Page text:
The Wyoming Supreme Court has directed a Cody attorney to stop practicing law, finding that he is unable to continue serving as a lawyer.
The court transferred William “Billy” Struemke’s law license to “disability inactive status” in a Wednesday order.
The rules governing Wyoming attorneys say the status is applied when an attorney is shown to be “unable to fulfill professional responsibilities competently because of physical, mental or emotional infirmity or illness.”
“Transfer to disability inactive status is not a form of discipline and does not involve a violation of the attorney’s oath,” the rules say.
Struemke — who agreed to the order — is unable to work as a lawyer while on inactive status. In a Friday interview, Struemke indicated he had been stretched too thin between his work as a lawyer and as a member of the Wyoming Army National Guard.
Struemke closed his private law practice, Serviam Legal Services, last summer. In court filings at the time, Struemke said he was shutting it down “in anticipation of a military deployment overseas and other ancillary matters.”
In mid-January, the Wyoming Supreme Court had suspended his law license after he failed to pay his annual license fees to the Wyoming State Bar.
“... It would be an honest statement to say I took off more than I could chew trying to help as many people as I could. That’s a God-honest fact there,” Struemke said of being placed on disability inactive status. “And when you add in the added pressure and stress of staring down the extra work of a deployment, it was just a lot. Just a lot.”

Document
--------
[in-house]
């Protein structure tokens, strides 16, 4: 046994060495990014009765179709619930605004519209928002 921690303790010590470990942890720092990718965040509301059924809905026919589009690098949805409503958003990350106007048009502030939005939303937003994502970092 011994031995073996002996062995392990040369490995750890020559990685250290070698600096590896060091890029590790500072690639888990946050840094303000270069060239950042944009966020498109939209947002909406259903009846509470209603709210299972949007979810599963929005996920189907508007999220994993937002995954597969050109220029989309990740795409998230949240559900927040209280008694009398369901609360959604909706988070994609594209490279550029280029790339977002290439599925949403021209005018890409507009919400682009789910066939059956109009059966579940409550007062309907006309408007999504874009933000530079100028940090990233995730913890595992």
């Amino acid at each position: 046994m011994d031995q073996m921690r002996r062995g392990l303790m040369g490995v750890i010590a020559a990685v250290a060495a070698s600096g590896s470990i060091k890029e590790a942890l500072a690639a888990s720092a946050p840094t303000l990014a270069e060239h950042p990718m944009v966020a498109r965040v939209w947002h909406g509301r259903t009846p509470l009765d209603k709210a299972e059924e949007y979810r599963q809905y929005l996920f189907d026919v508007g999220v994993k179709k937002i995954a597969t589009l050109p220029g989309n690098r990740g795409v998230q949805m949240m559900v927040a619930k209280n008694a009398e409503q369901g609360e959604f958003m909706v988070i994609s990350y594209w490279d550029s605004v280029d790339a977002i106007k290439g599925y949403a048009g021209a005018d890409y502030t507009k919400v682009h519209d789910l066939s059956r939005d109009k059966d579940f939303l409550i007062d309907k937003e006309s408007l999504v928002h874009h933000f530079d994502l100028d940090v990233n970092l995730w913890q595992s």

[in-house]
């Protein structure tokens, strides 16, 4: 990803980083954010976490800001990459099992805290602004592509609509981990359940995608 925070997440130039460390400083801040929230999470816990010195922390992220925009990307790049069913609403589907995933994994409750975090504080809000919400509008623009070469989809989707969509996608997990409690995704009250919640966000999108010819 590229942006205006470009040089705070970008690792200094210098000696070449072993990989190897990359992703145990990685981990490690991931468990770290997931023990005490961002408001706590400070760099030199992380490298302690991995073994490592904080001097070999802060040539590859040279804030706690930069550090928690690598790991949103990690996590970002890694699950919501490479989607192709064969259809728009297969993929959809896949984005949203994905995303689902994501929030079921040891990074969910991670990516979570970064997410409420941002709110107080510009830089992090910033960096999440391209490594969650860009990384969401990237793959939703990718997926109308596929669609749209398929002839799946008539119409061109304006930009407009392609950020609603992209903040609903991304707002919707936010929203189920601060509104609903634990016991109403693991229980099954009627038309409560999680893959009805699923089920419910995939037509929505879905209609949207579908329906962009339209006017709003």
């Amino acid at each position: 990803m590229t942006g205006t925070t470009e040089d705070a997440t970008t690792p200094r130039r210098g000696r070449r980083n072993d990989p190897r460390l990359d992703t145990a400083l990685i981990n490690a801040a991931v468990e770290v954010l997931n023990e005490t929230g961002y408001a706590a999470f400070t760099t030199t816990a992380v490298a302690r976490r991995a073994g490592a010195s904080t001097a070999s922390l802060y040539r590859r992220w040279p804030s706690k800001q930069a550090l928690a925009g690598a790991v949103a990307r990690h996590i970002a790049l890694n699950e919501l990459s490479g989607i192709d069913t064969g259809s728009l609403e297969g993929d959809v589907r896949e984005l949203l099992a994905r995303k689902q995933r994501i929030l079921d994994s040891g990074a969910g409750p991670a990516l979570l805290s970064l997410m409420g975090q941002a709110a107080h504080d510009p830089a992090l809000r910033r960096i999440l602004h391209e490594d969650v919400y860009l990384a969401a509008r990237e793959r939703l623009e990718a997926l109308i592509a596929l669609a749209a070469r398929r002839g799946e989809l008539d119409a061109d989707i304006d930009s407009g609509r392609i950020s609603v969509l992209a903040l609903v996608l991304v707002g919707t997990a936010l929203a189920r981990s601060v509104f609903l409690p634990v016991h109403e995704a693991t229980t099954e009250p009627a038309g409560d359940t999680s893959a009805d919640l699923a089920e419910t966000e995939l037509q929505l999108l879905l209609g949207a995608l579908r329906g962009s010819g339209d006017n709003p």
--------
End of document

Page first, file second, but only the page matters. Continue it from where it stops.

Under the state’s rules, the details and circumstances that led up to last week’s order from the Supreme Court are not public information.
“Wyoming continues to treat these matters, really, as confidential,” said Wyoming Bar Counsel Mark Gifford. “And frankly, in the case of disability inactive status, there are good reasons for that.”
Gifford said it’s “very rare” that an attorney is placed on disability inactive status, recalling that the last such order from the Supreme Court came about six years ago.
The bar’s prosecutor said he also couldn’t comment on whether any complaints had been made against Struemke.
“All lawyer disciplinary matters are confidential unless and until the Wyoming Supreme Court issues an order of discipline,” Gifford said.
Struemke had practiced law in Wyoming since moving to the state in 2010. That included stints at the Hot Springs County Attorney’s Office and at the Park County Attorney’s Office, where he served as a deputy from 2011 to early 2015.
Struemke also served on the Cody school board from 2015 through last year. He had sought another four-year term on the board, but came up short in November’s general election, finishing seventh in a race for three seats.
If Struemke seeks to practice law again, he’ll need to demonstrate “sufficient recovery” from the infirmity or illness that led to him being placed on disability inactive status, state rules say. Additionally, the Wyoming Supreme Court said Struemke would also need to complete “an accredited college or law school writing class” and pass the Multistate Professional Responsibility Exam; the exam tests a lawyer’s knowledge about the ethics of the profession and all attorneys must pass it before being admitted to the bar.
As for whether he’ll look to get back into practicing law, “the only thing I can say is I guess I’ll see where I’m at when I get back” from deployment, Struemke said, but “I wouldn’t count on it.”
“I might do something else and I know there’s other things that I might be interested in as well,” he said. “But again, that’s all down the road.”